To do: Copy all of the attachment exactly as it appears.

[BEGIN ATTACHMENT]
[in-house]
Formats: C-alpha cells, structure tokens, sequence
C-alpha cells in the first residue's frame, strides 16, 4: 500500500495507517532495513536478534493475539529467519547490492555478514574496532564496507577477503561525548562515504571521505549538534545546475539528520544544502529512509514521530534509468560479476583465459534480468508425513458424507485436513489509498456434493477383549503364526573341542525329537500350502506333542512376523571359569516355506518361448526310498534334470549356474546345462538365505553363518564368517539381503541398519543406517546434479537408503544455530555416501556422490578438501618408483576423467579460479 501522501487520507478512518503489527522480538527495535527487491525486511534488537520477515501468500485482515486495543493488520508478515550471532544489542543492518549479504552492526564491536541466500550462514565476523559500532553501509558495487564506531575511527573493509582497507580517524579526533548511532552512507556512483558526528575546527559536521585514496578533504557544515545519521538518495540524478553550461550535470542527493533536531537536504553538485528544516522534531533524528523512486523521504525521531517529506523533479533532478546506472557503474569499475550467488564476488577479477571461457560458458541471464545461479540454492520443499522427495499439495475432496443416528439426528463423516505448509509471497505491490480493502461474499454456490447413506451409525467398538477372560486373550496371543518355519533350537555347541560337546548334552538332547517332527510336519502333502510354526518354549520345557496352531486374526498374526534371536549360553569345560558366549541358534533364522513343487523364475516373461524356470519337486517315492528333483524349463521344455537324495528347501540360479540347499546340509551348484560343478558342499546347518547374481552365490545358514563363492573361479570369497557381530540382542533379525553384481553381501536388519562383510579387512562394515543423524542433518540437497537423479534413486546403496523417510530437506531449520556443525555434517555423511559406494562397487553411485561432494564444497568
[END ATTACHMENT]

[in-house]
Formats: C-alpha cells, structure tokens, sequence
C-alpha cells in the first residue's frame, strides 16, 4: 500500500495507517532495513536478534493475539529467519547490492555478514574496532564496507577477503561525548562515504571521505549538534545546475539528520544544502529512509514521530534509468560479476583465459534480468508425513458424507485436513489509498456434493477383549503364526573341542525329537500350502506333542512376523571359569516355506518361448526310498534334470549356474546345462538365505553363518564368517539381503541398519543406517546434479537408503544455530555416501556422490578438501618408483576423467579460479 501522501487520507478512518503489527522480538527495535527487491525486511534488537520477515501468500485482515486495543493488520508478515550471532544489542543492518549479504552492526564491536541466500550462514565476523559500532553501509558495487564506531575511527573493509582497507580517524579526533548511532552512507556512483558526528575546527559536521585514496578533504557544515545519521538518495540524478553550461550535470542527493533536531537536504553538485528544516522534531533524528523512486523521504525521531517529506523533479533532478546506472557503474569499475550467488564476488577479477571461457560458458541471464545461479540454492520443499522427495499439495475432496443416528439426528463423516505448509509471497505491490480493502461474499454456490447413506451409525467398538477372560486373550496371543518355519533350537555347541560337546548334552538332547517332527510336519502333502510354526518354549520345557496352531486374526498374526534371536549360553569345560558366549541358534533364522513343487523364475516373461524356470519337486517315492528333483524349463521344455537324495528347501540360479540347499546340509551348484560343478558342499546347518547374481552365490545358514563363492573361479570369497557381530540382542533379525553384481553381501536388519562383510579387512562394515543423524542433518540437497537423479534413486546403496523417510530437506531449520556443525555434517555423511559406494562397487553411485561432494564444497568